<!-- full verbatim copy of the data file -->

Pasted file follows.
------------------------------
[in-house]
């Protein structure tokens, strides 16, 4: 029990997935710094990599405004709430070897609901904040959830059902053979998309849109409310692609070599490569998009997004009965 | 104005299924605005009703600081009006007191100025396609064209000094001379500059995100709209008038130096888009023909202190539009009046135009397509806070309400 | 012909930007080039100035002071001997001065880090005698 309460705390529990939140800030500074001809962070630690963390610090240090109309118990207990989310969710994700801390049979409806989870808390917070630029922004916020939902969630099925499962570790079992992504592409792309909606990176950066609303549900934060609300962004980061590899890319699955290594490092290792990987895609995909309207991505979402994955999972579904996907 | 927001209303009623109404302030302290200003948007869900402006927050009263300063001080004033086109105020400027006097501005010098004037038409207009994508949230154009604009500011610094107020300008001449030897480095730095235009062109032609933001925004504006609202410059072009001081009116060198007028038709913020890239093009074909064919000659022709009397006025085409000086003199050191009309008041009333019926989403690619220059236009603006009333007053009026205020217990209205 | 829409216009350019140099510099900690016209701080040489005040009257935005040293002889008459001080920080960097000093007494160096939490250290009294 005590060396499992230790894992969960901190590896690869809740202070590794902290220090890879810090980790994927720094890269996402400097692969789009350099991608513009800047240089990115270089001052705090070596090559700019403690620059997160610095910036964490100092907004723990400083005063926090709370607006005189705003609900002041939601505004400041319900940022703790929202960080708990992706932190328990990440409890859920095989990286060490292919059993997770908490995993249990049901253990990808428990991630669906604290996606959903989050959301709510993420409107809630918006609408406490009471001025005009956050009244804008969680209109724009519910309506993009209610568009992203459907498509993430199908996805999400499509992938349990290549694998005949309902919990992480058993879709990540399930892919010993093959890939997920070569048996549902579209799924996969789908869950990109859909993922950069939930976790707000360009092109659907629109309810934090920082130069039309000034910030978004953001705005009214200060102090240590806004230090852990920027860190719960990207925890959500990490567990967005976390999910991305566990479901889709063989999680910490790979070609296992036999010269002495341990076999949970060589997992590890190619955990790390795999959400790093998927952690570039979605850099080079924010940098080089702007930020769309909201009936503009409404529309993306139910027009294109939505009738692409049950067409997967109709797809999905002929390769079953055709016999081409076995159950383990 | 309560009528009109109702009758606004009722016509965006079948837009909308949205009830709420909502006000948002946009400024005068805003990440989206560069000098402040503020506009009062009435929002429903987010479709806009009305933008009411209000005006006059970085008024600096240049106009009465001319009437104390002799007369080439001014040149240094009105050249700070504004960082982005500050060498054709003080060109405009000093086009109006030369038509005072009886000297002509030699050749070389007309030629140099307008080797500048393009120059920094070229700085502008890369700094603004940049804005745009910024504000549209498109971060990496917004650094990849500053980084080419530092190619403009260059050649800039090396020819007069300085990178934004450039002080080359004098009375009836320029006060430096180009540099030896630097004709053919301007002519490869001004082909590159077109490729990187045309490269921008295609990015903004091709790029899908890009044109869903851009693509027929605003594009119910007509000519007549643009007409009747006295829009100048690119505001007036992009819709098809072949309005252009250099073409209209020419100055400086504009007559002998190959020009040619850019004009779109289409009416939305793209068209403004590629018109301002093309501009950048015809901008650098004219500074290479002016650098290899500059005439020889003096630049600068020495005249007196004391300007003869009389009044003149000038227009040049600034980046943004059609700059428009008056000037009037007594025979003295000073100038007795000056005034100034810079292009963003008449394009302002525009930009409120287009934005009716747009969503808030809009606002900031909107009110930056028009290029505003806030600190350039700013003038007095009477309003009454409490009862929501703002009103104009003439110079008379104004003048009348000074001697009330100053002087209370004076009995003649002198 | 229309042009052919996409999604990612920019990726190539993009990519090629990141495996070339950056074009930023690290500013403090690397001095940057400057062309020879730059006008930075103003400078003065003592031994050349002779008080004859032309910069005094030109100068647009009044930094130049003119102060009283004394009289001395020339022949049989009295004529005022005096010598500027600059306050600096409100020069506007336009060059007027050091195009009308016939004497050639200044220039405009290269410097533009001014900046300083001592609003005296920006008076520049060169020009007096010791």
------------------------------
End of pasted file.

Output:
[in-house]
């Protein structure tokens, strides 16, 4: 029990997935710094990599405004709430070897609901904040959830059902053979998309849109409310692609070599490569998009997004009965 | 104005299924605005009703600081009006007191100025396609064209000094001379500059995100709209008038130096888009023909202190539009009046135009397509806070309400 | 012909930007080039100035002071001997001065880090005698 309460705390529990939140800030500074001809962070630690963390610090240090109309118990207990989310969710994700801390049979409806989870808390917070630029922004916020939902969630099925499962570790079992992504592409792309909606990176950066609303549900934060609300962004980061590899890319699955290594490092290792990987895609995909309207991505979402994955999972579904996907 | 927001209303009623109404302030302290200003948007869900402006927050009263300063001080004033086109105020400027006097501005010098004037038409207009994508949230154009604009500011610094107020300008001449030897480095730095235009062109032609933001925004504006609202410059072009001081009116060198007028038709913020890239093009074909064919000659022709009397006025085409000086003199050191009309008041009333019926989403690619220059236009603006009333007053009026205020217990209205 | 829409216009350019140099510099900690016209701080040489005040009257935005040293002889008459001080920080960097000093007494160096939490250290009294 005590060396499992230790894992969960901190590896690869809740202070590794902290220090890879810090980790994927720094890269996402400097692969789009350099991608513009800047240089990115270089001052705090070596090559700019403690620059997160610095910036964490100092907004723990400083005063926090709370607006005189705003609900002041939601505004400041319900940022703790929202960080708990992706932190328990990440409890859920095989990286060490292919059993997770908490995993249990049901253990990808428990991630669906604290996606959903989050959301709510993420409107809630918006609408406490009471001025005009956050009244804008969680209109724009519910309506993009209610568009992203459907498509993430199908996805999400499509992938349990290549694998005949309902919990992480058993879709990540399930892919010993093959890939997920070569048996549902579209799924996969789908869950990109859909993922950069939930976790707000360009092109659907629109309810934090920082130069039309000034910030978004953001705005009214200060102090240590806004230090852990920027860190719960990207925890959500990490567990967005976390999910991305566990479901889709063989999680910490790979070609296992036999010269002495341990076999949970060589997992590890190619955990790390795999959400790093998927952690570039979605850099080079924010940098080089702007930020769309909201009936503009409404529309993306139910027009294109939505009738692409049950067409997967109709797809999905002929390769079953055709016999081409076995159950383990 | 309560009528009109109702009758606004009722016509965006079948837009909308949205009830709420909502006000948002946009400024005068805003990440989206560069000098402040503020506009009062009435929002429903987010479709806009009305933008009411209000005006006059970085008024600096240049106009009465001319009437104390002799007369080439001014040149240094009105050249700070504004960082982005500050060498054709003080060109405009000093086009109006030369038509005072009886000297002509030699050749070389007309030629140099307008080797500048393009120059920094070229700085502008890369700094603004940049804005745009910024504000549209498109971060990496917004650094990849500053980084080419530092190619403009260059050649800039090396020819007069300085990178934004450039002080080359004098009375009836320029006060430096180009540099030896630097004709053919301007002519490869001004082909590159077109490729990187045309490269921008295609990015903004091709790029899908890009044109869903851009693509027929605003594009119910007509000519007549643009007409009747006295829009100048690119505001007036992009819709098809072949309005252009250099073409209209020419100055400086504009007559002998190959020009040619850019004009779109289409009416939305793209068209403004590629018109301002093309501009950048015809901008650098004219500074290479002016650098290899500059005439020889003096630049600068020495005249007196004391300007003869009389009044003149000038227009040049600034980046943004059609700059428009008056000037009037007594025979003295000073100038007795000056005034100034810079292009963003008449394009302002525009930009409120287009934005009716747009969503808030809009606002900031909107009110930056028009290029505003806030600190350039700013003038007095009477309003009454409490009862929501703002009103104009003439110079008379104004003048009348000074001697009330100053002087209370004076009995003649002198 | 229309042009052919996409999604990612920019990726190539993009990519090629990141495996070339950056074009930023690290500013403090690397001095940057400057062309020879730059006008930075103003400078003065003592031994050349002779008080004859032309910069005094030109100068647009009044930094130049003119102060009283004394009289001395020339022949049989009295004529005022005096010598500027600059306050600096409100020069506007336009060059007027050091195009009308016939004497050639200044220039405009290269410097533009001014900046300083001592609003005296920006008076520049060169020009007096010791």